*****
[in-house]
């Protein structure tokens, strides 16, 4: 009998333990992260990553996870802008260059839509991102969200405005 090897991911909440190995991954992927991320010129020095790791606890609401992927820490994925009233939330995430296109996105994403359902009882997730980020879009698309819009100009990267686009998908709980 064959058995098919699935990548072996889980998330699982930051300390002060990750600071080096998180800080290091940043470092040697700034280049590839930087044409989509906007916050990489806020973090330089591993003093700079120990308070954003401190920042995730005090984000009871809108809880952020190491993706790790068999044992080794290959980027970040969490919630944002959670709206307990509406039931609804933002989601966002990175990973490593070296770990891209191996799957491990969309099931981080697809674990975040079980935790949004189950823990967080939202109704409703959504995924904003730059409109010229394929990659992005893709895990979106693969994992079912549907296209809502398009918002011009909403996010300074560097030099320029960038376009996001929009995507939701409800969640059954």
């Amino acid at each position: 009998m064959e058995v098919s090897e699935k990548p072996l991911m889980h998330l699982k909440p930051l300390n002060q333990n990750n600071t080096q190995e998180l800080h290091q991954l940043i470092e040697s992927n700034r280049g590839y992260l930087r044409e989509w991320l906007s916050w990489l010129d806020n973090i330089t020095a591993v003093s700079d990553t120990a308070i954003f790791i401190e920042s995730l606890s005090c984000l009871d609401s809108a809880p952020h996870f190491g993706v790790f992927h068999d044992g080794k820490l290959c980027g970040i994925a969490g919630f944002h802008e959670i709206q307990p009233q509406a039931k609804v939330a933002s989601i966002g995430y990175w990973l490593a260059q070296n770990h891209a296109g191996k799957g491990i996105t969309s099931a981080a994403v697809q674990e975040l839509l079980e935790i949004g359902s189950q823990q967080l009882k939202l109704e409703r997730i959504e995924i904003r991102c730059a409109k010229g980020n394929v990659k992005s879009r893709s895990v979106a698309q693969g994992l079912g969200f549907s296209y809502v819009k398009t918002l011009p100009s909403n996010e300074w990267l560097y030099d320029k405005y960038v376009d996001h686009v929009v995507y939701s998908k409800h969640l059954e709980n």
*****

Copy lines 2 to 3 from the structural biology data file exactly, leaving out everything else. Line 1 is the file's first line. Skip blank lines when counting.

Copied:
């Protein structure tokens, strides 16, 4: 009998333990992260990553996870802008260059839509991102969200405005 090897991911909440190995991954992927991320010129020095790791606890609401992927820490994925009233939330995430296109996105994403359902009882997730980020879009698309819009100009990267686009998908709980 064959058995098919699935990548072996889980998330699982930051300390002060990750600071080096998180800080290091940043470092040697700034280049590839930087044409989509906007916050990489806020973090330089591993003093700079120990308070954003401190920042995730005090984000009871809108809880952020190491993706790790068999044992080794290959980027970040969490919630944002959670709206307990509406039931609804933002989601966002990175990973490593070296770990891209191996799957491990969309099931981080697809674990975040079980935790949004189950823990967080939202109704409703959504995924904003730059409109010229394929990659992005893709895990979106693969994992079912549907296209809502398009918002011009909403996010300074560097030099320029960038376009996001929009995507939701409800969640059954």
């Amino acid at each position: 009998m064959e058995v098919s090897e699935k990548p072996l991911m889980h998330l699982k909440p930051l300390n002060q333990n990750n600071t080096q190995e998180l800080h290091q991954l940043i470092e040697s992927n700034r280049g590839y992260l930087r044409e989509w991320l906007s916050w990489l010129d806020n973090i330089t020095a591993v003093s700079d990553t120990a308070i954003f790791i401190e920042s995730l606890s005090c984000l009871d609401s809108a809880p952020h996870f190491g993706v790790f992927h068999d044992g080794k820490l290959c980027g970040i994925a969490g919630f944002h802008e959670i709206q307990p009233q509406a039931k609804v939330a933002s989601i966002g995430y990175w990973l490593a260059q070296n770990h891209a296109g191996k799957g491990i996105t969309s099931a981080a994403v697809q674990e975040l839509l079980e935790i949004g359902s189950q823990q967080l009882k939202l109704e409703r997730i959504e995924i904003r991102c730059a409109k010229g980020n394929v990659k992005s879009r893709s895990v979106a698309q693969g994992l079912g969200f549907s296209y809502v819009k398009t918002l011009p100009s909403n996010e300074w990267l560097y030099d320029k405005y960038v376009d996001h686009v929009v995507y939701s998908k409800h969640l059954e709980n």